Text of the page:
In 2015, Polly Swindells qualified for the Rio games and her Olympic dream looked set. But a freak riding accident caused a broken back, and it all came crashing down.
For any other rider, two broken vertebrae would be a setback too far. For Polly it was just another hurdle in a career defined by challenge. Three years later and fully recovered, the underdog is back on the horse and competing once more.
The Finnish rider faces a heavy year of competition, scrambling for funds, sleeping in a horsebox, and relying on a supporting cast of friends and family to get by.
Stables & horse box hotel rooms
Polly, born Pauliina Marttila, hails from the city of Turku in Finland's southwest. A nurse mum and IT-trained dad, she came to riding relatively late. A promising ice-skater, she swapped blades for the bridle aged 12; paying for lessons with graft at the local stables.
Clearly talented, Polly first made the Finnish team in 1999, riding her horse Brave Piglet. She won the national championships two years running, and in 2001 she scooped a young riders European team medal. Accolades piling up, she moved, aged just 18, to Sweden to spend six months under the tutelage of Finnish champion rider Piia Pantsu.
Compared to lo-fi sports, such as hockey or soccer, equestrian is a cash vacuum. Equipment, transport, training, livery - constant spending is a prerequisite. Riders can only maintain their rankings via constant competition in a packed events calendar. The sport is a year-round investment.
Ever since she returned from Sweden, Polly has supported her career by working in the field. After completing her training under Piia, Polly's parents generously decided to sell their home to fund a riding yard, a humble family business providing their daughter ready access to the tools of her trade.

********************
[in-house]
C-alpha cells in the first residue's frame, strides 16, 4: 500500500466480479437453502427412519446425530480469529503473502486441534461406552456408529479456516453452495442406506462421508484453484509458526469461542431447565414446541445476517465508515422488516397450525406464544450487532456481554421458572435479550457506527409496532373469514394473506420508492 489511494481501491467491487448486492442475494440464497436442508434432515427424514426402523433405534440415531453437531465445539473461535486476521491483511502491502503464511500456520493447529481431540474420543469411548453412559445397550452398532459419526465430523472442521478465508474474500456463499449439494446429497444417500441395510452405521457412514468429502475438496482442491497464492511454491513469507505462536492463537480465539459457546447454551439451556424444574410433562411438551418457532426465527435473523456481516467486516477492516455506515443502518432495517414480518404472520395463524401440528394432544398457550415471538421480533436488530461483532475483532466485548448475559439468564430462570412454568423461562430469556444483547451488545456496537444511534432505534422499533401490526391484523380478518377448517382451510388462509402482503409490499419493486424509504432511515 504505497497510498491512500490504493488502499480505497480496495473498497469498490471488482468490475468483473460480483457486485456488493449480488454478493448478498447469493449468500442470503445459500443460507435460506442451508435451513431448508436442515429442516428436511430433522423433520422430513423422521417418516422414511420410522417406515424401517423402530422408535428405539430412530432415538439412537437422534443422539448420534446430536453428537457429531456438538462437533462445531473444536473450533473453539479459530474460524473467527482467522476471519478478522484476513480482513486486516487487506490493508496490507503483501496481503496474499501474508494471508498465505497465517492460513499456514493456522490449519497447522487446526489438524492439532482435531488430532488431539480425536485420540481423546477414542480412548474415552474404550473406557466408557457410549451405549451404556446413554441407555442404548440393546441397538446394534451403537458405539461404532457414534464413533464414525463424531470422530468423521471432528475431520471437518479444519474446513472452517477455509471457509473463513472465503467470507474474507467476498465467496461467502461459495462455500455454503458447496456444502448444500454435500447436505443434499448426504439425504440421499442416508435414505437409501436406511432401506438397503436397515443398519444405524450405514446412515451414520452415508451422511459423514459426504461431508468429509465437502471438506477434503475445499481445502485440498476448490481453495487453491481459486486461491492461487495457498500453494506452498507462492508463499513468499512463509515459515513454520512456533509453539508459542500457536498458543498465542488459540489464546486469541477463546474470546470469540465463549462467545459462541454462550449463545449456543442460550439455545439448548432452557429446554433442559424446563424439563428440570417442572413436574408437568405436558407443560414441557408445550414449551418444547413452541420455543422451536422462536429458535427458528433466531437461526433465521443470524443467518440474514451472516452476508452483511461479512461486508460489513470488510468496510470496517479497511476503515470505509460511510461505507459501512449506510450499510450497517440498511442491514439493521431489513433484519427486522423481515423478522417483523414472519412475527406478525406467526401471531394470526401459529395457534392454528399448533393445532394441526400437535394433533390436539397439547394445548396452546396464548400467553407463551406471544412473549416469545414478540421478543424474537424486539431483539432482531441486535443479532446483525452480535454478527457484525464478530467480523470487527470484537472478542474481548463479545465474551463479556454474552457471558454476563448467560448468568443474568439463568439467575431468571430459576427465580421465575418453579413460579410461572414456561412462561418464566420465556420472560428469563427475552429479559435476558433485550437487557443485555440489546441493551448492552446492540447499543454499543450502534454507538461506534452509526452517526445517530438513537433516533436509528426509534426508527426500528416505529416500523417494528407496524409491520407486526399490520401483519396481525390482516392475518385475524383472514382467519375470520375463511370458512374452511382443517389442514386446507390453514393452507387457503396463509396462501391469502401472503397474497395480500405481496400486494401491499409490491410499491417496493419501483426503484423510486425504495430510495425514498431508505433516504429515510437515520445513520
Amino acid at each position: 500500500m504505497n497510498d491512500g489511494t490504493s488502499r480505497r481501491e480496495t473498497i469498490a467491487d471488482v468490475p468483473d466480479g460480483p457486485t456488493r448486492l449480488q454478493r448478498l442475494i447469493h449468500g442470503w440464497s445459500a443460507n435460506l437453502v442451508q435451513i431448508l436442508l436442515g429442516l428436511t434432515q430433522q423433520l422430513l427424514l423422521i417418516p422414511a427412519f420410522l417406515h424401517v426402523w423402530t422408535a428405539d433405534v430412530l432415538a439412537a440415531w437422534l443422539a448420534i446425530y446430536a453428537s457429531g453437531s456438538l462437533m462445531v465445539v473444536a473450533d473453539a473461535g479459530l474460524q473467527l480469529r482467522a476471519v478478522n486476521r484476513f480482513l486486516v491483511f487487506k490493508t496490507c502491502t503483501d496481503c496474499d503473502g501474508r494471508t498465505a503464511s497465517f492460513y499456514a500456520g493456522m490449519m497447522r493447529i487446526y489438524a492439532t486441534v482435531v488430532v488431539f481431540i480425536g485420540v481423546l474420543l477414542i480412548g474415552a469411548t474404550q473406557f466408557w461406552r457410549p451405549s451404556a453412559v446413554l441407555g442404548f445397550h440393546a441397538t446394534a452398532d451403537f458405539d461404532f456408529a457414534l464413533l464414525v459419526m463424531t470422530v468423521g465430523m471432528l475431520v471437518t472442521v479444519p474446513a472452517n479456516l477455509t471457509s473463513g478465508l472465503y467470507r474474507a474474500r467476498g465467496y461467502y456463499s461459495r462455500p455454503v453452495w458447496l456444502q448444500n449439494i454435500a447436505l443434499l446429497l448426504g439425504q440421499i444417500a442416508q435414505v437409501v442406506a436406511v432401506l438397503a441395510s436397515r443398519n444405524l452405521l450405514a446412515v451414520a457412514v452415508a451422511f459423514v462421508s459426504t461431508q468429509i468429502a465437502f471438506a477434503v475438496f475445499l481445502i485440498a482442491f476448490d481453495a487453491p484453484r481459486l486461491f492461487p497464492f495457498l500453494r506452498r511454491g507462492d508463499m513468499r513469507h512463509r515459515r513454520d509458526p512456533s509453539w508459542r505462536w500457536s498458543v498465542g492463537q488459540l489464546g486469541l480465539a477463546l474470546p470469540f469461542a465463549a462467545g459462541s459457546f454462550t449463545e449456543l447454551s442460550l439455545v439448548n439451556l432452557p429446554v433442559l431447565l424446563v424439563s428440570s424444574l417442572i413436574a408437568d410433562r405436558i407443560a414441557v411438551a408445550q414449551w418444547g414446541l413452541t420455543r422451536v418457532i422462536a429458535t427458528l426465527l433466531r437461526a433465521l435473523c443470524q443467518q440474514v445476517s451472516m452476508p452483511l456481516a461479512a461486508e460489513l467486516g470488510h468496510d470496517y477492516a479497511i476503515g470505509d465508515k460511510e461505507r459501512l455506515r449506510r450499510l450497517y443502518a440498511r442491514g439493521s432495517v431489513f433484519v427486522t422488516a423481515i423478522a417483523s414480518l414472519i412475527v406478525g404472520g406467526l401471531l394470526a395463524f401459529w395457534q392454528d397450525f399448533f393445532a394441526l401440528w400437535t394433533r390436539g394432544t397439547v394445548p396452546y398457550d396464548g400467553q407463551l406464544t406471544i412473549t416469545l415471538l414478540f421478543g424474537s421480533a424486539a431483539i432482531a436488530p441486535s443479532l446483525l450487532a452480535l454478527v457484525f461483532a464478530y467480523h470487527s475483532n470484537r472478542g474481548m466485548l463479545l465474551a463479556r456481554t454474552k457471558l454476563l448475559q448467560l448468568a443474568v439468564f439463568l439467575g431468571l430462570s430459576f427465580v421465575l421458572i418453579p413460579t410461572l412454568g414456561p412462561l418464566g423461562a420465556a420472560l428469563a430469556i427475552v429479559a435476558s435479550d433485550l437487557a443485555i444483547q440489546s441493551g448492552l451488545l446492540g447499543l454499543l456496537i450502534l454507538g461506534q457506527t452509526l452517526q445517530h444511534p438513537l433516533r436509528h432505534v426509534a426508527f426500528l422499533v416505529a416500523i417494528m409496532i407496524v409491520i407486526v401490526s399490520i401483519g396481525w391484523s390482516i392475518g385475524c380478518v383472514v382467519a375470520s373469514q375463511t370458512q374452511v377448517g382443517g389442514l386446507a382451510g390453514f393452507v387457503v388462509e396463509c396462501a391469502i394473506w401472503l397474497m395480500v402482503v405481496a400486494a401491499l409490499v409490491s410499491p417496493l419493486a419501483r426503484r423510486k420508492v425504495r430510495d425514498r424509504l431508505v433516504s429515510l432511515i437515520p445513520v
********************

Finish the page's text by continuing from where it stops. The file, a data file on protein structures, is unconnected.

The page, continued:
The Marttila family still runs their horse-feeding business to this day. Polly was eight years there, working and honing her skills. But with the sport infinitely more developed in other nations, Polly – then in her mid twenties – seized the chance to move to England and train under equestrian great Chris Bartle at his Harrogate yard.
The deal, once more, was exchanging labour for lessons. But the chance to upskill to an Olympic standard was too great to turn down. So she and her dad shared the drive from southern Finland to Yorkshire.
Originally she planned to stay six months, but Polly wound up settling in the UK; later marrying Cambridge-born joiner, James.
Despite working split shifts from 7am until 6pm at Bartle's, Polly wasn't making ends meet. And with her trainer preoccupied with managing the German equestrian team, Polly's form began to slip.
In a serendipitous moment, she was poached from Chris Bartle's yard to run the new Harrogate stables of riding enthusiast Sharon Graves, with whom she still works today.
So, today, as it ever was, Polly is a stablehand and trainer who funnels her cash and efforts into competing. This year, she's staring down a packed events calendar of domestic and international competitions. And with the Olympics in sight, there's a lot riding on her form.
Events take place all across the world and each is crucial in putting her in contention to ride for the Finnish team in Tokyo. But with endless travel and competition, it's a heavy financial burden.
Grooming, feeding and accommodating horses – not to mention transporting them across seas and oceans – as well as vets, competition fees and living expenses. It's easy to see how one event, such as the Worlds in North America, can cost north of £20,000.
It's true that Polly's career has been powered by grit and determination, but she couldn't do it without network of family and friends. Her parents help out, Sharon Graves continues to be a generous source of practical support, and James's sympathetic employer knows that Polly's competing comes first.
In recent years, The Equestrian Federation of Finland has stepped up in its efforts to nurture its Olympic prospects, covering some expenses and providing Polly – a long-time vegetarian – with a coach to help her maintain peak physical fitness.
But Polly's still an equestrian on a shoestring – and she's gotten pretty good at cutting costs to the bone.
She and James bought their own rickety horsebox, named Valerie, in which they share long drives, and sleep to save on hotel costs. A friend helps out with grooming and several small-scale sponsors gift non-monetary assistance, providing feed and livery, tools and clothing.
If Polly's to make it to Tokyo, the time, effort and long drives will be worth it. Polly's the penniless equestrian who's spent a lifetime trotting uphill.